Allophone and phoneme

  • e174043

    Senior Member
    Turkish,Azerbaijani
    Allaphone; a person whose mother tongue is neither English nor French and also variation on saying phonemes
    Phoneme; the fundamental speech sounds of a language
     
    Last edited:

    duoyu

    Senior Member
    English- US, Spanish- Puerto Rico
    Phonemes are the smallest units of sound (mainly, consonants and vowels) that contrast meaningfully with each other. In English, for example, /p/ and /b/ are phonemes (they help differentiate between words that have different meanings), as are /æ/ and /u/:

    Ex.
    pin /pɪn/
    bin /bɪn/

    tan /tæn/
    tune /tun/
    (Notice that phonemes have nothing to do with spelling, but rather with pronunciation)

    Allophones are the different pronunciations a phoneme can have. To give an example, in many dialects of Japanese the phoneme /ɾ/ can be pronounced either [ɾ] (a flap, similar to the Spanish single r) or [l] without changing the meaning of the word. To a Japanese, both these sounds represent the same phoneme, hence the reason why they tend to have difficulties differentiating between r and l in English, Spanish etc...

    Ex.
    sora [soɾa] or [sola] ("sky")
    kore [koɾe] or [kole] ("this")

    Hope this helps; I think maybe I got a bit too technical:eek:
     

    Cagey

    post mod (English Only / Latin)
    English - US
    [....]

    I don't understand e174043's comment:(.
    One of the OED's definitions of allophone is similar.
    Esp. in Quebec: a non-native Canadian whose first language is neither French nor English.
    As is one of dictionary.com's. This definition also makes sense etymologically. However, it is not the definition that is relevant to a comparison with phoneme.
     
    Last edited:

    PulauPandan

    Senior Member
    Indonesian
    Phonemes are the smallest units of sound (mainly, consonants and vowels) that contrast meaningfully with each other. In English, for example, /p/ and /b/ are phonemes (they help differentiate between words that have different meanings), as are /æ/ and /u/:

    Ex.
    pin /pɪn/
    bin /bɪn/

    tan /tæn/
    tune /tun/
    (Notice that phonemes have nothing to do with spelling, but rather with pronunciation)

    Allophones are the different pronunciations a phoneme can have. To give an example, in many dialects of Japanese the phoneme /ɾ/ can be pronounced either [ɾ] (a flap, similar to the Spanish single r) or [l] without changing the meaning of the word. To a Japanese, both these sounds represent the same phoneme, hence the reason why they tend to have difficulties differentiating between r and l in English, Spanish etc...

    Ex.
    sora [soɾa] or [sola] ("sky")
    kore [koɾe] or [kole] ("this")

    Hope this helps; I think maybe I got a bit too technical:eek:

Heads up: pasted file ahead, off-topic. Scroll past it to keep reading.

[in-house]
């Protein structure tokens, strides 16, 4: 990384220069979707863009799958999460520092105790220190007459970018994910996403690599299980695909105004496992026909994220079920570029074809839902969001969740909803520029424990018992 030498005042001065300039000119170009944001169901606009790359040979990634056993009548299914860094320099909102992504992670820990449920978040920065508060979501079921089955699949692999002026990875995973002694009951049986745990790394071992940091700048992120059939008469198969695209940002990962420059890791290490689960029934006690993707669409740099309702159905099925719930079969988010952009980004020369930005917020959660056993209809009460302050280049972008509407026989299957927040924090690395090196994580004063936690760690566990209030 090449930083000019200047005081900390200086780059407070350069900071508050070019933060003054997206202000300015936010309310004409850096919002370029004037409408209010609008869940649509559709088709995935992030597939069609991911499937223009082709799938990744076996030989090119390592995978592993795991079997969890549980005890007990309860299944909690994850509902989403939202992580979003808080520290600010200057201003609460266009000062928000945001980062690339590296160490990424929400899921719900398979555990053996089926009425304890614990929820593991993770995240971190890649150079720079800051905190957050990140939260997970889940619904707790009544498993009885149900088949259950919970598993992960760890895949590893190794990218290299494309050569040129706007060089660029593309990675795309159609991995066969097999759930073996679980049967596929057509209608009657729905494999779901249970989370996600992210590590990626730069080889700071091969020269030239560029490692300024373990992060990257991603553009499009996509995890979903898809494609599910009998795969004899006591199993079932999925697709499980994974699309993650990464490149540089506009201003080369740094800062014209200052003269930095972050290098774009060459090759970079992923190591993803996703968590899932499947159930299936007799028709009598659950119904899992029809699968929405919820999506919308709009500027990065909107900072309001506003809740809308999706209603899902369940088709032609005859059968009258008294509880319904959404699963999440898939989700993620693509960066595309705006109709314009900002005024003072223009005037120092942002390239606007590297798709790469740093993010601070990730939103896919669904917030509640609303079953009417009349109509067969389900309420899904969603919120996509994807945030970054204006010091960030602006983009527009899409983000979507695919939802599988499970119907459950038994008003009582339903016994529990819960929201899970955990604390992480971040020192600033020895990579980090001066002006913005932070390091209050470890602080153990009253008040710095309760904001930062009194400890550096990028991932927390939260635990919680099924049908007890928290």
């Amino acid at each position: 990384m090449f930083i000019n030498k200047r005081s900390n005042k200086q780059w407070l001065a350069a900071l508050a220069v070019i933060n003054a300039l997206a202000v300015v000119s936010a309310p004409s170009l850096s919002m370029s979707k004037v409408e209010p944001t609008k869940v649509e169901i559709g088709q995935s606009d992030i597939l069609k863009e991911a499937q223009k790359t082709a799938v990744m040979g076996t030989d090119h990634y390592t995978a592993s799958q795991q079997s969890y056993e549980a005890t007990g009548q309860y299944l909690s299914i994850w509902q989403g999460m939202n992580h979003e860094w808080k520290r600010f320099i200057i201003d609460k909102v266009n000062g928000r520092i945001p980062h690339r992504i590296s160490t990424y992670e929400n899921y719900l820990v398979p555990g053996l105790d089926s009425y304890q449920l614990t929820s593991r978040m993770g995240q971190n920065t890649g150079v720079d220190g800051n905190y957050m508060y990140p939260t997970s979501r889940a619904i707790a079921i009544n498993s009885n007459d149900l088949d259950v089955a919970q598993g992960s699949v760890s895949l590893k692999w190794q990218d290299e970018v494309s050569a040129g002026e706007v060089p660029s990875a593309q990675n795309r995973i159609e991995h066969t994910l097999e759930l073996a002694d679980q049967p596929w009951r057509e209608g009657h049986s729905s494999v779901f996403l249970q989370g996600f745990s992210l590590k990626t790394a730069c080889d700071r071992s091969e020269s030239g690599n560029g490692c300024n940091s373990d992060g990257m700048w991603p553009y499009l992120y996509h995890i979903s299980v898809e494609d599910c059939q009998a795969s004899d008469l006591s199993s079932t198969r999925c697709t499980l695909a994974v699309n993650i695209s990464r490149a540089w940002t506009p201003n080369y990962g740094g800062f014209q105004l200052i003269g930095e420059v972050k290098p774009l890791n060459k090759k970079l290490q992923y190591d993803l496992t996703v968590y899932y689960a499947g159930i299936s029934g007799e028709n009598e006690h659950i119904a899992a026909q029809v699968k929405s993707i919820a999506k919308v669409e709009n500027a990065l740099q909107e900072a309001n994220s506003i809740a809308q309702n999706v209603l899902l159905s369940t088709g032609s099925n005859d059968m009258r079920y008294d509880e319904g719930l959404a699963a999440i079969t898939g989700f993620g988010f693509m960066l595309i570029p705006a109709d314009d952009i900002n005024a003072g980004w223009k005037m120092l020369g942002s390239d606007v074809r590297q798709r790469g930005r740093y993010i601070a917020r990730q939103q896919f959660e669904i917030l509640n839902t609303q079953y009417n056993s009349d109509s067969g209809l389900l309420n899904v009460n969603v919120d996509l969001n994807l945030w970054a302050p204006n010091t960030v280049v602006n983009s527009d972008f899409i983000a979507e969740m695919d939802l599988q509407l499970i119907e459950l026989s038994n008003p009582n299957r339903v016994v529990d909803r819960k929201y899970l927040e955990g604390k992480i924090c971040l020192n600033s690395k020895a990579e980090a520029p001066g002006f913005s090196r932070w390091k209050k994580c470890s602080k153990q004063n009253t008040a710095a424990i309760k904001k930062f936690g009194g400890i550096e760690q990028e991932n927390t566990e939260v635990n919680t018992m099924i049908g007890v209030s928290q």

I think it's minimal pairs. As in: read~lead, rice~lice, room~loom. Allophone is members of the same phoneme family, i.e. the various physically distinct sounds which count as executions of a given phoneme. See the two varieties of 'k' in 'car key'. You will notice that in 'car', the back of the tongue touches the part of soft palate near the uvula, at the very back of the roof your mouth, but in 'key', it is the more front part of the soft palate near the hard palate that the tongue makes contact with. The two varieties of 'k' are physically different. But they are not functionally different. They can't be used to distinguish word meaning. Rather, they are allophones of the same /k/ phoneme and which one is used on a given occasion depends on what the neighbouring sounds happen to be. The two 'k' sounds are in complementary distribution (barred from occuring in identical environments)
     

    brian

    Senior Member
    AmE (New Orleans)
    I don't understand e174043's comment:(.

    Allophone meaning "someone whose native language is neither French nor English" comes from the fact that in Quebec, Francophone = person whose native language is French, and Anglophone = person whose native language is English. These are common words that you hear every day - they're necessary to describe a person's background.

    Allophone must've been created thereafter, with állos being the Greek prefix ἄλλος, "other," and fōnē being the noun φωνή, "sound, voice." So allophone in Quebec means "other language (not French or English)."

    In linguistics, it means "other phoneme." For example, in English /p/ is its own phoneme, distinct from, say, /b/ and /g/ because we have minimal pairs like "pot," "bot," and "got" - three words that differ in only one sound (phoneme).

    However, /p/ actually surfaces differently depending on where it appears. In some environments, it's always aspirated (there's a puff of air afterwards), such as in "pin" [pʰɪn], whereas in other environments it's never aspirated, such as in "spin" [spɪn] (put your finger in front of your lips to test it).

    These are allophones because they are different sounds for the same phoneme, /p/. That is, [p] is one sound, and [pʰ] is the "other sound" (allophone).

    The reason they are not separate phonemes is that there are no minimal pairs, i.e. two words with different meanings that differ only in having [p] or [pʰ]. For example, you don't have one word [pʰɪn] meaning "pin" and another word [pɪn] meaning something else.
     
    Top